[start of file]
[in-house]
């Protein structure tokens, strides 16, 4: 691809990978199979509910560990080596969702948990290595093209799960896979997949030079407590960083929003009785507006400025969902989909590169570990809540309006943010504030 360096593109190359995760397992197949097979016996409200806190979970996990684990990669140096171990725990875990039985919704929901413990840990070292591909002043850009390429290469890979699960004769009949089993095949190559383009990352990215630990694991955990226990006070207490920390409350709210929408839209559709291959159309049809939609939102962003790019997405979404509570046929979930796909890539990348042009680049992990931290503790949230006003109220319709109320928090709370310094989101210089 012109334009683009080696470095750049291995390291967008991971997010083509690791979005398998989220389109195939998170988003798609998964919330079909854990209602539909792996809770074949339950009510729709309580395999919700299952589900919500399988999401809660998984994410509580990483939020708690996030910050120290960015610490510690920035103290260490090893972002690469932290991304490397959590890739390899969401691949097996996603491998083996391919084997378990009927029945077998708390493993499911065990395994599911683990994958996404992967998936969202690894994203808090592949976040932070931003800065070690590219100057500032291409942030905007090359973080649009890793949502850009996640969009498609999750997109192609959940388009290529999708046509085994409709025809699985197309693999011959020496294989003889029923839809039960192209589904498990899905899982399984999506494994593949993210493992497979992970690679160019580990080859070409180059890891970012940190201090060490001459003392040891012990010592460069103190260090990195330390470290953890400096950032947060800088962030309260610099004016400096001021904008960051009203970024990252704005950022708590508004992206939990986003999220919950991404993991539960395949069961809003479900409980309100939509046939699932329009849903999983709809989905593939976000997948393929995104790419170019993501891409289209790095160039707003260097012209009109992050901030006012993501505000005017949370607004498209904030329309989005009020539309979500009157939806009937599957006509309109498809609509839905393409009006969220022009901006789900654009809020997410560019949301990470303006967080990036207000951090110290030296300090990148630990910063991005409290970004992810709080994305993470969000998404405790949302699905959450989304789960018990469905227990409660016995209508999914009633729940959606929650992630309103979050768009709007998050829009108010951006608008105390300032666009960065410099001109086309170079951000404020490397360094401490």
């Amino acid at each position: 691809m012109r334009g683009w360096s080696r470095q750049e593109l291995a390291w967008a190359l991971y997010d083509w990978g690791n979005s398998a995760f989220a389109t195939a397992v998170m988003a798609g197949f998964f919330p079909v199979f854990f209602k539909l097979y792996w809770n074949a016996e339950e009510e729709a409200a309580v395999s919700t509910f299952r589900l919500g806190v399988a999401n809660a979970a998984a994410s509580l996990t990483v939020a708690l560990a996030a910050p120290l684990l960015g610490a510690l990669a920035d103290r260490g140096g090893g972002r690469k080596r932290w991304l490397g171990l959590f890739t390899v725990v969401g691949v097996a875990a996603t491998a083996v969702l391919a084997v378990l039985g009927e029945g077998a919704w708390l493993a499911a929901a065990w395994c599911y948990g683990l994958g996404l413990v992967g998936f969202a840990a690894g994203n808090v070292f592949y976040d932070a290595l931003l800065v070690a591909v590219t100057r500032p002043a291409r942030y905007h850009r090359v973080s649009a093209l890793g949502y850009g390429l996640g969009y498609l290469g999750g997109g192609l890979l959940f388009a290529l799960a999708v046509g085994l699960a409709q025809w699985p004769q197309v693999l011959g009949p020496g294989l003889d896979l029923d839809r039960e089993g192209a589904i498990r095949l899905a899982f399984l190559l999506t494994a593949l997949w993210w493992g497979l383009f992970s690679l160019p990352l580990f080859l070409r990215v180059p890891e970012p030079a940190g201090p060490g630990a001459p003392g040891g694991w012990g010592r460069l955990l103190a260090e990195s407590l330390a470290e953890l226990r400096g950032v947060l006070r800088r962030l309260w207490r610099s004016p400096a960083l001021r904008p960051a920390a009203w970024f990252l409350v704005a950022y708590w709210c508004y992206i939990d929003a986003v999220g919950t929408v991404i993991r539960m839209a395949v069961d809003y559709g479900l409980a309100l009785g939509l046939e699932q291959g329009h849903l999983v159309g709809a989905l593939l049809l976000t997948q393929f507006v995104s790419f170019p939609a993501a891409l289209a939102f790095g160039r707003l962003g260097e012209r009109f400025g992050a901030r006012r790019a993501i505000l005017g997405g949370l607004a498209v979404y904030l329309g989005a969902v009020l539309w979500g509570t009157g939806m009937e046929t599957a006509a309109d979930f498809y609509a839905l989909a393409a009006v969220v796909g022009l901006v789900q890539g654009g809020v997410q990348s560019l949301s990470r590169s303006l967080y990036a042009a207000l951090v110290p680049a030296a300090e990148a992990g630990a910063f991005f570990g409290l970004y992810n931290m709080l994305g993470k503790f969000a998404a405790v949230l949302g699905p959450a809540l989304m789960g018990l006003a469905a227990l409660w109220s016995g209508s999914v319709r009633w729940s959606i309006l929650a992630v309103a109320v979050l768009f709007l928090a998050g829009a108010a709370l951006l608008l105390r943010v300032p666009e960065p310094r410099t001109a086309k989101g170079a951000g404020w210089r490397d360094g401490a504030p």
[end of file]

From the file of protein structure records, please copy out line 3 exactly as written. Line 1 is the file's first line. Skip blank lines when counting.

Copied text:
């Amino acid at each position: 691809m012109r334009g683009w360096s080696r470095q750049e593109l291995a390291w967008a190359l991971y997010d083509w990978g690791n979005s398998a995760f989220a389109t195939a397992v998170m988003a798609g197949f998964f919330p079909v199979f854990f209602k539909l097979y792996w809770n074949a016996e339950e009510e729709a409200a309580v395999s919700t509910f299952r589900l919500g806190v399988a999401n809660a979970a998984a994410s509580l996990t990483v939020a708690l560990a996030a910050p120290l684990l960015g610490a510690l990669a920035d103290r260490g140096g090893g972002r690469k080596r932290w991304l490397g171990l959590f890739t390899v725990v969401g691949v097996a875990a996603t491998a083996v969702l391919a084997v378990l039985g009927e029945g077998a919704w708390l493993a499911a929901a065990w395994c599911y948990g683990l994958g996404l413990v992967g998936f969202a840990a690894g994203n808090v070292f592949y976040d932070a290595l931003l800065v070690a591909v590219t100057r500032p002043a291409r942030y905007h850009r090359v973080s649009a093209l890793g949502y850009g390429l996640g969009y498609l290469g999750g997109g192609l890979l959940f388009a290529l799960a999708v046509g085994l699960a409709q025809w699985p004769q197309v693999l011959g009949p020496g294989l003889d896979l029923d839809r039960e089993g192209a589904i498990r095949l899905a899982f399984l190559l999506t494994a593949l997949w993210w493992g497979l383009f992970s690679l160019p990352l580990f080859l070409r990215v180059p890891e970012p030079a940190g201090p060490g630990a001459p003392g040891g694991w012990g010592r460069l955990l103190a260090e990195s407590l330390a470290e953890l226990r400096g950032v947060l006070r800088r962030l309260w207490r610099s004016p400096a960083l001021r904008p960051a920390a009203w970024f990252l409350v704005a950022y708590w709210c508004y992206i939990d929003a986003v999220g919950t929408v991404i993991r539960m839209a395949v069961d809003y559709g479900l409980a309100l009785g939509l046939e699932q291959g329009h849903l999983v159309g709809a989905l593939l049809l976000t997948q393929f507006v995104s790419f170019p939609a993501a891409l289209a939102f790095g160039r707003l962003g260097e012209r009109f400025g992050a901030r006012r790019a993501i505000l005017g997405g949370l607004a498209v979404y904030l329309g989005a969902v009020l539309w979500g509570t009157g939806m009937e046929t599957a006509a309109d979930f498809y609509a839905l989909a393409a009006v969220v796909g022009l901006v789900q890539g654009g809020v997410q990348s560019l949301s990470r590169s303006l967080y990036a042009a207000l951090v110290p680049a030296a300090e990148a992990g630990a910063f991005f570990g409290l970004y992810n931290m709080l994305g993470k503790f969000a998404a405790v949230l949302g699905p959450a809540l989304m789960g018990l006003a469905a227990l409660w109220s016995g209508s999914v319709r009633w729940s959606i309006l929650a992630v309103a109320v979050l768009f709007l928090a998050g829009a108010a709370l951006l608008l105390r943010v300032p666009e960065p310094r410099t001109a086309k989101g170079a951000g404020w210089r490397d360094g401490a504030p």